Inflation rates came in higher than anticipated in December, as the Consumer Price Index (CPI) rose 0.3% in December, according to the U.S. Bureau of labor Statistics (BLS). Over the past 12 months, in1flation rose 3.4%, which is up from 3.1% in November and 3.2% in October.
The downward trend for inflation had buoyed hopes that the Federal Reserve would end its rate hikes. However, the slight uptick in December may have renewed fears that the tightening cycle may not be over or that the path and timeline for rate cuts have changed. As result, the markets declined following the latest inflation print.
What will the Fed do?
Economists had expected inflation to rise 0.2% in December, so the 0.3% increase was higher than estimated, mainly due to a 0.5% increase in shelter costs and a 0.4% jump in energy costs. The annual inflation rate for the shelter index was 6.2% in December.
Core inflation, which excludes the more volatile food and energy prices, was also up 0.3% for the month and 3.9% over the past 12 months. The 3.9% reading is a little higher than the 3.8% that was projected, but it is down from 4% in November.
Investors will be anxiously waiting to see if the inflation numbers have any impact on the stance of the Federal Reserve when it next meets to discuss interest rates on Jan. 30-31. A couple of Fed presidents, Cleveland’s Loretta Mester and Richmond’s Tom Barkin, shared some of their thoughts with Bloomberg on Thursday.
“I think March is probably too early in my estimation for a rate decline because I think we need to see some more evidence,” Mester told Bloomberg, according to Reuters. “I think the December CPI report just shows there is more work to do and that work is going to take restrictive monetary policy.”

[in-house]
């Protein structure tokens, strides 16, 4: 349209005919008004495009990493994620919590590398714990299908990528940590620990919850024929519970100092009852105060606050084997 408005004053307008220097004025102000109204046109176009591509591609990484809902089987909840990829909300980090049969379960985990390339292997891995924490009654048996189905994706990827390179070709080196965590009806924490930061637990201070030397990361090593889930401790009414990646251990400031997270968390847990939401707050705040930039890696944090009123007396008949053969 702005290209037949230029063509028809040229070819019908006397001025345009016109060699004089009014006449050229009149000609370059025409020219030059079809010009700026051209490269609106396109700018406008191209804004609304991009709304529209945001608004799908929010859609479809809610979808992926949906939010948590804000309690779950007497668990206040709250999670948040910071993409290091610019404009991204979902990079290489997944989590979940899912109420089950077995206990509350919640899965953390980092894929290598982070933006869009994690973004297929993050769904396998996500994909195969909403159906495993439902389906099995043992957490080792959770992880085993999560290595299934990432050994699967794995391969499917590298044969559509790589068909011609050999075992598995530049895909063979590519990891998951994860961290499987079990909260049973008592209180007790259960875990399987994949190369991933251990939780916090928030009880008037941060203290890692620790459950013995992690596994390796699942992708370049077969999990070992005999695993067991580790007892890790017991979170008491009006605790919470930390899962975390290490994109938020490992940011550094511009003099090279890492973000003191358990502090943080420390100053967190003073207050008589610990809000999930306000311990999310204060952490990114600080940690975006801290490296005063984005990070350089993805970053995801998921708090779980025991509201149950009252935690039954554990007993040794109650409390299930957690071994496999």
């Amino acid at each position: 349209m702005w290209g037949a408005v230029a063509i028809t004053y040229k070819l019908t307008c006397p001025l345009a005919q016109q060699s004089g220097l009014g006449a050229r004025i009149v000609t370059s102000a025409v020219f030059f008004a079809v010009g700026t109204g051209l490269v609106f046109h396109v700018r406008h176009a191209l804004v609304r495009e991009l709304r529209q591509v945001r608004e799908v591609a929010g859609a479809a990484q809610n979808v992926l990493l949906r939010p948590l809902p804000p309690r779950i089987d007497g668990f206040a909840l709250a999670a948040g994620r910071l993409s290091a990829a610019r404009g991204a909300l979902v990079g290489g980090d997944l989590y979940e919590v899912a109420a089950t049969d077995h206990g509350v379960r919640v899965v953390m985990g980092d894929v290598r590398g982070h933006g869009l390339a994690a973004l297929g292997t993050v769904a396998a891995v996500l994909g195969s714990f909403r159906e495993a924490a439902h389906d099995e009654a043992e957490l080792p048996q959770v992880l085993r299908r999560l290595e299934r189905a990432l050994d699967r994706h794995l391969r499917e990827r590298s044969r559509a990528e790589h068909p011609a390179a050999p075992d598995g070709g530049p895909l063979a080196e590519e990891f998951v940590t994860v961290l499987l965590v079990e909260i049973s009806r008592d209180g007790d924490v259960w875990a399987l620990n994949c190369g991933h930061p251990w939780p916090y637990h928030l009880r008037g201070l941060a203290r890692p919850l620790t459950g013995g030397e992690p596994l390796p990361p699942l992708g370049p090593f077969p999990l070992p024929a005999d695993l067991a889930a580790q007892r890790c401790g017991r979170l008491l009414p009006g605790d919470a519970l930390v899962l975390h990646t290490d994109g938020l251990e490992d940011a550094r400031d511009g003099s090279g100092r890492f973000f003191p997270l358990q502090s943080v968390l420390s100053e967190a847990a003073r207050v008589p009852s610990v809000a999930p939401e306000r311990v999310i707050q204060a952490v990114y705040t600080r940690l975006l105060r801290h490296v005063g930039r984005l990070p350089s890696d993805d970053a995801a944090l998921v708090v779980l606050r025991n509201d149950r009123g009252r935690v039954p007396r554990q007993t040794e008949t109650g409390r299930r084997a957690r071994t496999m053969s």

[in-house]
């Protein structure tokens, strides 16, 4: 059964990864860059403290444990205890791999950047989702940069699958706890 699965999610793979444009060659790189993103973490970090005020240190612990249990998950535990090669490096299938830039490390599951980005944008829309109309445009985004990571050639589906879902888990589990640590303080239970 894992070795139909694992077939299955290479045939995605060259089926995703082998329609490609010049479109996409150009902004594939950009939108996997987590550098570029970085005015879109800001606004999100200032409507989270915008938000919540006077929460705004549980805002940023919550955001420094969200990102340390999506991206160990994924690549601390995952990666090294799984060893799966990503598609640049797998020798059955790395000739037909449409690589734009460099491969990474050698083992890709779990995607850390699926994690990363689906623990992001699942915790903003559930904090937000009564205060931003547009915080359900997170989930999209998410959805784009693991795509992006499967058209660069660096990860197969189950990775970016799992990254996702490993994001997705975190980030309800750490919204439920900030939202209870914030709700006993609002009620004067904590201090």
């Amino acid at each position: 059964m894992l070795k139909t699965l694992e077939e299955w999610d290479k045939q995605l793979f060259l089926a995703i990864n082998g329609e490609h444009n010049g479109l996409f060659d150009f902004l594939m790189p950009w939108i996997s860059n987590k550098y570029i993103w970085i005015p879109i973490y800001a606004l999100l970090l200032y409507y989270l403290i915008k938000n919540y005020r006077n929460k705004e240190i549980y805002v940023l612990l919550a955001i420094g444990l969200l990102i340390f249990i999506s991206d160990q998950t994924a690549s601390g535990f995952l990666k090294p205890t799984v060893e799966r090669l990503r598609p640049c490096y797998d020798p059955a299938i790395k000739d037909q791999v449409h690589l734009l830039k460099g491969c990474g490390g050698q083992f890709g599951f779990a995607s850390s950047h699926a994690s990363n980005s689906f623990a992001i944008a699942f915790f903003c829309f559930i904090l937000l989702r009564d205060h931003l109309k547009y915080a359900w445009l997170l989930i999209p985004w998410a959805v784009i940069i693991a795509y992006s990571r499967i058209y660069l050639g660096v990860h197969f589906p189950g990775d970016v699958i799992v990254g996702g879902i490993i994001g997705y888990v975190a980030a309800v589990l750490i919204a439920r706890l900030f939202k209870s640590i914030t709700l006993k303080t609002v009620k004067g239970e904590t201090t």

At a speech last week, Richmond Fed President Barkin told his audience to “focus less on the rate path and more on the flight path — is inflation continuing its descent and is the broader economy continuing to fly smoothly? Conviction on both questions will determine the pace and timing of any changes in rates.”
On Thursday, when asked by Bloomberg about the CPI numbers, Barkin reiterated that he needs to be convinced that inflation is headed to the 2% target before he is open to lowering rates.
Coinbase heads lower, Netflix moves up
The other big news this week was that 11 new spot bitcoin exchange-traded products (ETPs) began trading after the SEC finally approved them following repeated denials. The price of bitcoin had surged up to around $49,000 on Thursday but fell back to around $46,500 in the afternoon.
However, Coinbase Global (NASDAQ:COIN) was one of the biggest losers on the day, as its stock price was down about 6.4% to $141 per share. Coinbase, an exchange for trading bitcoin and other types of cryptocurrency, likely dropped on the approval of the bitcoin ETPs. Investors may have viewed the approvals as making the exchange less critical now because the ETPs can be acquired in more places. However, it is probably just a short-term reaction, as longer term, Coinbase should benefit from increased investment in bitcoin.
One the plus side of the ledger, Netflix (NASDAQ:NFLX) was one of the big winners on Thursday, as the stock price climbed almost 3% to around $492 per share on the news from the Consumer Electronics Show (CES) in Las Vegas that global monthly active subscribers on its ad-supported tier surged to $23 million. That’s a stark jump from $15 million in November.